Quinn Stumpf is many things to many people—a daughter, a sister, a teacher, and a hero.
In June 2012, April and Chad Stumpf welcomed baby Quinn. When she failed her newborn hearing screening, the Stumpfs were referred to University of Iowa Stead Family Children’s Hospital, where Quinn was diagnosed with severe hearing loss in both ears.
Over time, Quinn exhibited more health issues, including infantile spasms—a type of seizure. At 1 year old, Quinn also began experiencing dystonia—a movement disorder in which muscles contract involuntarily. A few months later, she developed gastrointestinal issues that led to malnutrition as well.
In 2015, genetic testing revealed Quinn has a disorder so rare it still doesn’t have a name.
“As we know right now, I believe 30 cases worldwide [are] somewhat like Quinn’s,” says April. “Quinn was actually part of the first published medical journal article regarding this rare genetic disease.”
The gene mutation, known as SPATA5, results in various conditions, including epilepsy, hearing loss, dystonia, and opisthotonos—a condition which causes severe and rigid muscle spasms that result in painful backward arching of her head, neck, and spine.
“At one time, we were told they didn’t think Quinn would make it past [age] 2,” says April.
Around age 3, Quinn was on so many medications that her organs began failing. Her pediatric neurologists and neurosurgeons consulted with a world-renowned neurosurgeon working in Kenya who had experience implanting baclofen pumps in children with severe malnutrition and dystonia and opisthotonos. This pump, about the size of a large hockey puck, can help deliver medications directly between the spinal cord and its protective sheath, thus sparing more damage to surrounding organs.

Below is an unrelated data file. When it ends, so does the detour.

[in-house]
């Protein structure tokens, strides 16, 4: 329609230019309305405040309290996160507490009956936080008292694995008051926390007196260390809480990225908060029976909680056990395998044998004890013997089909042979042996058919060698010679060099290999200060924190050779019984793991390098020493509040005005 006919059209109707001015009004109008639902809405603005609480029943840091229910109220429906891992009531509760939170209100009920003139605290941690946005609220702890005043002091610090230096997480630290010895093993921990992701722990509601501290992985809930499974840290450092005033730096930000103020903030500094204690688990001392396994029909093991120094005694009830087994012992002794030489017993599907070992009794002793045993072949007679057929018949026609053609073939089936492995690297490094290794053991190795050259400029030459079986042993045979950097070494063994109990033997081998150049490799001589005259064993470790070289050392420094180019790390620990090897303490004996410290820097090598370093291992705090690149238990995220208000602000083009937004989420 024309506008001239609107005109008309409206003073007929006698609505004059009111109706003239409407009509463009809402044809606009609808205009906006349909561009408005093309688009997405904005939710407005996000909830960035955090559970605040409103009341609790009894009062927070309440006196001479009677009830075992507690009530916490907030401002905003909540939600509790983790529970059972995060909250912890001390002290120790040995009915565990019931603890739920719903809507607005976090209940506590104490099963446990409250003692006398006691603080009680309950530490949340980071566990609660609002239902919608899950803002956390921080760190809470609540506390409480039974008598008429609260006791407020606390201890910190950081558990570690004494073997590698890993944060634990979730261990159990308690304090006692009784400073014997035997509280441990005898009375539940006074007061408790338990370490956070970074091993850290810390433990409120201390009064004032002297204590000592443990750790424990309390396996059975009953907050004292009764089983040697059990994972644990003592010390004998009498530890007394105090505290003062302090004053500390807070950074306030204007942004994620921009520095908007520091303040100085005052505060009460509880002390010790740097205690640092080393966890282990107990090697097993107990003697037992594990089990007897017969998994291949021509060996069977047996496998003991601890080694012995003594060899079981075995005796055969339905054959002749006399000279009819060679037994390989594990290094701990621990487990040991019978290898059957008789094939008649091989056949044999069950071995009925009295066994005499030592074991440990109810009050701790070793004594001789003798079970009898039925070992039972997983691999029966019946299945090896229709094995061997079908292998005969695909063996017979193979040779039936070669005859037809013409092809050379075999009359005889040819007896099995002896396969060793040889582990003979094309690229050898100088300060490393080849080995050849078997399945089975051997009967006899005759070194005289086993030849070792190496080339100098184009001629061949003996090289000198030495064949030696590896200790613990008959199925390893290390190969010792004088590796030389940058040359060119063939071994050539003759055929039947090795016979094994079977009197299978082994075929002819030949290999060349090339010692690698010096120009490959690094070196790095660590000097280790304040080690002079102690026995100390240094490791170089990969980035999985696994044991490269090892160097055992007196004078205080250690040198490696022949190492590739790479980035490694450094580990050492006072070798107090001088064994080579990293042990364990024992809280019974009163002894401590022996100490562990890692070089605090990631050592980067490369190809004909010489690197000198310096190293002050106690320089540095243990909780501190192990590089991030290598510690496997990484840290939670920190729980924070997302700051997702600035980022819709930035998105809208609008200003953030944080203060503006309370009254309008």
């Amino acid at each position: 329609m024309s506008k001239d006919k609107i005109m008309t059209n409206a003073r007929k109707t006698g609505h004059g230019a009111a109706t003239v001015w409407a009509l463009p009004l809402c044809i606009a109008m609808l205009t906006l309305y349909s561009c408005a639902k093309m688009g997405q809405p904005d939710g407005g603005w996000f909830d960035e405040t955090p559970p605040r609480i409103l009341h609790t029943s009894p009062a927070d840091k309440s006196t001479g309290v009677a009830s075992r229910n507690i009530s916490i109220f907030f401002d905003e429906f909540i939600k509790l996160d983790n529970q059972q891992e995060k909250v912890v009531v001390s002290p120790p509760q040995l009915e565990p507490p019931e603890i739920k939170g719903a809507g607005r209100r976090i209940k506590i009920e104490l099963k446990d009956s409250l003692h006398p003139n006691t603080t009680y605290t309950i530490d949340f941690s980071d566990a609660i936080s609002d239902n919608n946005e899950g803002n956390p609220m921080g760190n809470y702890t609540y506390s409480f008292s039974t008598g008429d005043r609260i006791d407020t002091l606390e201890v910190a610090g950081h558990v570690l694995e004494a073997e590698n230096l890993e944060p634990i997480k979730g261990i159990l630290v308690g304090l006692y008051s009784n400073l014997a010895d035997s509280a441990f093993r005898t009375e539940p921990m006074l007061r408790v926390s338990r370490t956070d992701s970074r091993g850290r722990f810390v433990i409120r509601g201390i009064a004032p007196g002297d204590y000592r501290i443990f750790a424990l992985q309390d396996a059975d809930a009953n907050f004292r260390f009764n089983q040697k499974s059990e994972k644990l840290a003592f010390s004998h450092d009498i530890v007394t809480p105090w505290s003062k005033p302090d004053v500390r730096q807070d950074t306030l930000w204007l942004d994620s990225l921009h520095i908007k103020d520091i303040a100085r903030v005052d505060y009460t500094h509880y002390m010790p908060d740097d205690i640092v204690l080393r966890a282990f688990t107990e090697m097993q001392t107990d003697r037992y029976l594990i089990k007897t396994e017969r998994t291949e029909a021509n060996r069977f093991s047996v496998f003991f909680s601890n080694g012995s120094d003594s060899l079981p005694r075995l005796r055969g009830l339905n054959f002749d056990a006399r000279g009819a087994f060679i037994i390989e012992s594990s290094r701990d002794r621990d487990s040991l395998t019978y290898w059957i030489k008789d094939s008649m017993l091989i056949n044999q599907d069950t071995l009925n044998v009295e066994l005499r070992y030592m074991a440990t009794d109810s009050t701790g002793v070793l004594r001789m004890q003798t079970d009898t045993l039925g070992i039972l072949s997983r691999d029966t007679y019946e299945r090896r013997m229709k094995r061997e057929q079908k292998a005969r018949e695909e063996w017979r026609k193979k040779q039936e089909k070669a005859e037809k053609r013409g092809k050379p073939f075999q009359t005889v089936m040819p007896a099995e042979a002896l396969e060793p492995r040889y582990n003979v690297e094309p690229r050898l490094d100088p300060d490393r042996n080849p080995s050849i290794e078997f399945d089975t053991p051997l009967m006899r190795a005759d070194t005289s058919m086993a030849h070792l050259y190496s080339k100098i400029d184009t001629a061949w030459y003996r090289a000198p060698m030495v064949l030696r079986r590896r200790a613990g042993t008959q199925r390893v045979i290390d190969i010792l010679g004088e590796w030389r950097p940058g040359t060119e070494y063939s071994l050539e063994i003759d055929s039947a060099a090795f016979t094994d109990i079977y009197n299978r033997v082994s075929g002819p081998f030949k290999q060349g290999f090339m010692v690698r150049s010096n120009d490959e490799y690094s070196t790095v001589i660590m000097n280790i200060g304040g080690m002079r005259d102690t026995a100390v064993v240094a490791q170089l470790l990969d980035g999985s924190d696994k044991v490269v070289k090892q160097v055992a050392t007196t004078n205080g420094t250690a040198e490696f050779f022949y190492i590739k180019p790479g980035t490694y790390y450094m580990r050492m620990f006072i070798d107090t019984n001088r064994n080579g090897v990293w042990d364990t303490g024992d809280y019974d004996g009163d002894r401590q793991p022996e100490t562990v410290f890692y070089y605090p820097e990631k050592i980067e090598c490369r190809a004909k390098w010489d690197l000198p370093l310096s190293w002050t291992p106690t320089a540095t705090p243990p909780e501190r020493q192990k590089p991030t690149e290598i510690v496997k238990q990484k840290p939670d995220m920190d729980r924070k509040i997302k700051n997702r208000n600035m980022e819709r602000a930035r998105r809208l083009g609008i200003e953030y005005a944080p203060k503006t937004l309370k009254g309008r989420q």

The neurosurgeon in Kenya suggested the pump might help Quinn, and her care team agreed.
“Quinn is the first and smallest at UI Stead Family Children’s Hospital to have the baclofen pump placed in her belly and a stent placed in her brain to deliver the baclofen,” says April. “She went from arching in pain on drugs harming her body, to now being able to sit in a wheelchair, stand in a walking aid, and actually take steps.”
Today, Quinn undergoes weekly physical and occupational therapy, uses a cochlear implant and hearing aids to help her hear, and takes several medications. For three years, she has participated in a medical cannabidiol clinical trial through a partnership between the University of Iowa and a United Kingdom-based pharmaceutical company to address her seizures.
“They were very strict about the qualifications for the trial,” April remembers. “Her pediatric neurologist applied for Quinn to be part of the trial on a compassionate use basis.”
Throughout her journey, a team approach has been essential to Quinn’s care.
“We’ve taken Quinn to other places, and I can tell you this hospital worked with us, listened to us, and listened to each other,” says April. “We’re so grateful for how they work together as a team.”
Due to the rarity of Quinn’s condition, her prognosis is unknown, but the Stumpfs can see how far their daughter has come.
“When you step back, you start to realize we’ve made ground in leaps and bounds,” says Chad.
“She’s doing amazing,” adds April. “The sky’s the limit for Quinn.”